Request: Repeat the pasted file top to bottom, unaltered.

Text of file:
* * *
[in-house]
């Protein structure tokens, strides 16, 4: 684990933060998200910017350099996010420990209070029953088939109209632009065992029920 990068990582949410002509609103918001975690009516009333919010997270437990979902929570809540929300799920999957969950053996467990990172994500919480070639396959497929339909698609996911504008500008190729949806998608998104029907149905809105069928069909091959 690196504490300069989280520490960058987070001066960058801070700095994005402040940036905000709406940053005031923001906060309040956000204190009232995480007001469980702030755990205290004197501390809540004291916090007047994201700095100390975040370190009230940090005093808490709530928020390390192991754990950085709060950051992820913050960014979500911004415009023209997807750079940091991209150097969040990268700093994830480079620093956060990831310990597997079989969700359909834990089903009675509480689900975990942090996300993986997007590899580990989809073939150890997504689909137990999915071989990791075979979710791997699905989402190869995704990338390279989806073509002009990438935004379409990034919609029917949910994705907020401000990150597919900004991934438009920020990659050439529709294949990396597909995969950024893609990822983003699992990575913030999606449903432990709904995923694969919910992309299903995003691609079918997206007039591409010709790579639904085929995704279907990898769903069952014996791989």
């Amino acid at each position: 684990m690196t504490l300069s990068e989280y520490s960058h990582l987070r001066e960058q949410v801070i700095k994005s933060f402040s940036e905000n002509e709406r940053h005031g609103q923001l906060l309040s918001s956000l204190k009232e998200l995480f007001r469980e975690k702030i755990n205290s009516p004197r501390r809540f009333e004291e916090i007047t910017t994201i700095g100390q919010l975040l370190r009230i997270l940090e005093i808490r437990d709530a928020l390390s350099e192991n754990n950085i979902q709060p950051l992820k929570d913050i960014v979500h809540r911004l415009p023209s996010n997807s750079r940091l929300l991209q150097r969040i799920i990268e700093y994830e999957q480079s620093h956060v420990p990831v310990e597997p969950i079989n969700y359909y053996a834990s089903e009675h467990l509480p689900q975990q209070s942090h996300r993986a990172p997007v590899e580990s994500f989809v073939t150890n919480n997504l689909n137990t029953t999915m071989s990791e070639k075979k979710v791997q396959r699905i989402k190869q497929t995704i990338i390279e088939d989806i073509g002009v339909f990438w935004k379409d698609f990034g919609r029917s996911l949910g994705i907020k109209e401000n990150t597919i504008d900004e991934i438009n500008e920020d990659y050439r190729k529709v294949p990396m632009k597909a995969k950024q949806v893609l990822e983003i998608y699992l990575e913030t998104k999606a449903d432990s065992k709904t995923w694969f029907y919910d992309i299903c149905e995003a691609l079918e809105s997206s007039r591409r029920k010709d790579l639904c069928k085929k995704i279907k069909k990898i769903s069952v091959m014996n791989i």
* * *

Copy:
[in-house]
């Protein structure tokens, strides 16, 4: 684990933060998200910017350099996010420990209070029953088939109209632009065992029920 990068990582949410002509609103918001975690009516009333919010997270437990979902929570809540929300799920999957969950053996467990990172994500919480070639396959497929339909698609996911504008500008190729949806998608998104029907149905809105069928069909091959 690196504490300069989280520490960058987070001066960058801070700095994005402040940036905000709406940053005031923001906060309040956000204190009232995480007001469980702030755990205290004197501390809540004291916090007047994201700095100390975040370190009230940090005093808490709530928020390390192991754990950085709060950051992820913050960014979500911004415009023209997807750079940091991209150097969040990268700093994830480079620093956060990831310990597997079989969700359909834990089903009675509480689900975990942090996300993986997007590899580990989809073939150890997504689909137990999915071989990791075979979710791997699905989402190869995704990338390279989806073509002009990438935004379409990034919609029917949910994705907020401000990150597919900004991934438009920020990659050439529709294949990396597909995969950024893609990822983003699992990575913030999606449903432990709904995923694969919910992309299903995003691609079918997206007039591409010709790579639904085929995704279907990898769903069952014996791989």
């Amino acid at each position: 684990m690196t504490l300069s990068e989280y520490s960058h990582l987070r001066e960058q949410v801070i700095k994005s933060f402040s940036e905000n002509e709406r940053h005031g609103q923001l906060l309040s918001s956000l204190k009232e998200l995480f007001r469980e975690k702030i755990n205290s009516p004197r501390r809540f009333e004291e916090i007047t910017t994201i700095g100390q919010l975040l370190r009230i997270l940090e005093i808490r437990d709530a928020l390390s350099e192991n754990n950085i979902q709060p950051l992820k929570d913050i960014v979500h809540r911004l415009p023209s996010n997807s750079r940091l929300l991209q150097r969040i799920i990268e700093y994830e999957q480079s620093h956060v420990p990831v310990e597997p969950i079989n969700y359909y053996a834990s089903e009675h467990l509480p689900q975990q209070s942090h996300r993986a990172p997007v590899e580990s994500f989809v073939t150890n919480n997504l689909n137990t029953t999915m071989s990791e070639k075979k979710v791997q396959r699905i989402k190869q497929t995704i990338i390279e088939d989806i073509g002009v339909f990438w935004k379409d698609f990034g919609r029917s996911l949910g994705i907020k109209e401000n990150t597919i504008d900004e991934i438009n500008e920020d990659y050439r190729k529709v294949p990396m632009k597909a995969k950024q949806v893609l990822e983003i998608y699992l990575e913030t998104k999606a449903d432990s065992k709904t995923w694969f029907y919910d992309i299903c149905e995003a691609l079918e809105s997206s007039r591409r029920k010709d790579l639904c069928k085929k995704i279907k069909k990898i769903s069952v091959m014996n791989i």